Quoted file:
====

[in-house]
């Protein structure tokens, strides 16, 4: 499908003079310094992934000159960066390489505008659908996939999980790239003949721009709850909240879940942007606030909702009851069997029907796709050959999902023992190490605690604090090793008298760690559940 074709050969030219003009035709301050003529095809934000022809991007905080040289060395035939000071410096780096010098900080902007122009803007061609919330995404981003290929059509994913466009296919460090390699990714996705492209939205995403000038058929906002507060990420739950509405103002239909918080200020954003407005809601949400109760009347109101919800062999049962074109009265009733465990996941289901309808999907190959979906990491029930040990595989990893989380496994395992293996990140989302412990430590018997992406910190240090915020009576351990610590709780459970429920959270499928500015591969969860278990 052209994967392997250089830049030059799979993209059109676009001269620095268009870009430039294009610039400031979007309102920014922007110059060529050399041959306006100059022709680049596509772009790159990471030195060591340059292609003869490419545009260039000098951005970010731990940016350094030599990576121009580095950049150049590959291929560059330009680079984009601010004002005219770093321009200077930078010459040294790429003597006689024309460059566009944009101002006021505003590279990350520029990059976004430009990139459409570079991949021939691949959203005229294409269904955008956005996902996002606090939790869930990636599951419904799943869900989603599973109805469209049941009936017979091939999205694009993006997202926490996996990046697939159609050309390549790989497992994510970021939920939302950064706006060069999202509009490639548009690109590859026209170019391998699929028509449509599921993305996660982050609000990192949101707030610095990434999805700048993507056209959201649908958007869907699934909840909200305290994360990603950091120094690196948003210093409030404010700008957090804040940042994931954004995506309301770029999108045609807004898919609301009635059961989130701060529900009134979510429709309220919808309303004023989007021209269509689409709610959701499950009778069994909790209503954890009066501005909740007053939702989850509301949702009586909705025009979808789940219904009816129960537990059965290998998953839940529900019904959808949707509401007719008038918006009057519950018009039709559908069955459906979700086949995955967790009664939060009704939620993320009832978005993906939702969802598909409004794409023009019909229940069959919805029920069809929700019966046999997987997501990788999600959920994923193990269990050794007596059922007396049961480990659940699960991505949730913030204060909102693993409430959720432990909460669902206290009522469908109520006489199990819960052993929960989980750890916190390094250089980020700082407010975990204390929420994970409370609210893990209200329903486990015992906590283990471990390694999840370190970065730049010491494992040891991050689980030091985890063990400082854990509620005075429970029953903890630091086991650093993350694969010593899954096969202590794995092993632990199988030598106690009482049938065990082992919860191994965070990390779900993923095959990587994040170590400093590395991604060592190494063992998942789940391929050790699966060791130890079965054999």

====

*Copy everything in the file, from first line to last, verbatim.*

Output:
[in-house]
């Protein structure tokens, strides 16, 4: 499908003079310094992934000159960066390489505008659908996939999980790239003949721009709850909240879940942007606030909702009851069997029907796709050959999902023992190490605690604090090793008298760690559940 074709050969030219003009035709301050003529095809934000022809991007905080040289060395035939000071410096780096010098900080902007122009803007061609919330995404981003290929059509994913466009296919460090390699990714996705492209939205995403000038058929906002507060990420739950509405103002239909918080200020954003407005809601949400109760009347109101919800062999049962074109009265009733465990996941289901309808999907190959979906990491029930040990595989990893989380496994395992293996990140989302412990430590018997992406910190240090915020009576351990610590709780459970429920959270499928500015591969969860278990 052209994967392997250089830049030059799979993209059109676009001269620095268009870009430039294009610039400031979007309102920014922007110059060529050399041959306006100059022709680049596509772009790159990471030195060591340059292609003869490419545009260039000098951005970010731990940016350094030599990576121009580095950049150049590959291929560059330009680079984009601010004002005219770093321009200077930078010459040294790429003597006689024309460059566009944009101002006021505003590279990350520029990059976004430009990139459409570079991949021939691949959203005229294409269904955008956005996902996002606090939790869930990636599951419904799943869900989603599973109805469209049941009936017979091939999205694009993006997202926490996996990046697939159609050309390549790989497992994510970021939920939302950064706006060069999202509009490639548009690109590859026209170019391998699929028509449509599921993305996660982050609000990192949101707030610095990434999805700048993507056209959201649908958007869907699934909840909200305290994360990603950091120094690196948003210093409030404010700008957090804040940042994931954004995506309301770029999108045609807004898919609301009635059961989130701060529900009134979510429709309220919808309303004023989007021209269509689409709610959701499950009778069994909790209503954890009066501005909740007053939702989850509301949702009586909705025009979808789940219904009816129960537990059965290998998953839940529900019904959808949707509401007719008038918006009057519950018009039709559908069955459906979700086949995955967790009664939060009704939620993320009832978005993906939702969802598909409004794409023009019909229940069959919805029920069809929700019966046999997987997501990788999600959920994923193990269990050794007596059922007396049961480990659940699960991505949730913030204060909102693993409430959720432990909460669902206290009522469908109520006489199990819960052993929960989980750890916190390094250089980020700082407010975990204390929420994970409370609210893990209200329903486990015992906590283990471990390694999840370190970065730049010491494992040891991050689980030091985890063990400082854990509620005075429970029953903890630091086991650093993350694969010593899954096969202590794995092993632990199988030598106690009482049938065990082992919860191994965070990390779900993923095959990587994040170590400093590395991604060592190494063992998942789940391929050790699966060791130890079965054999």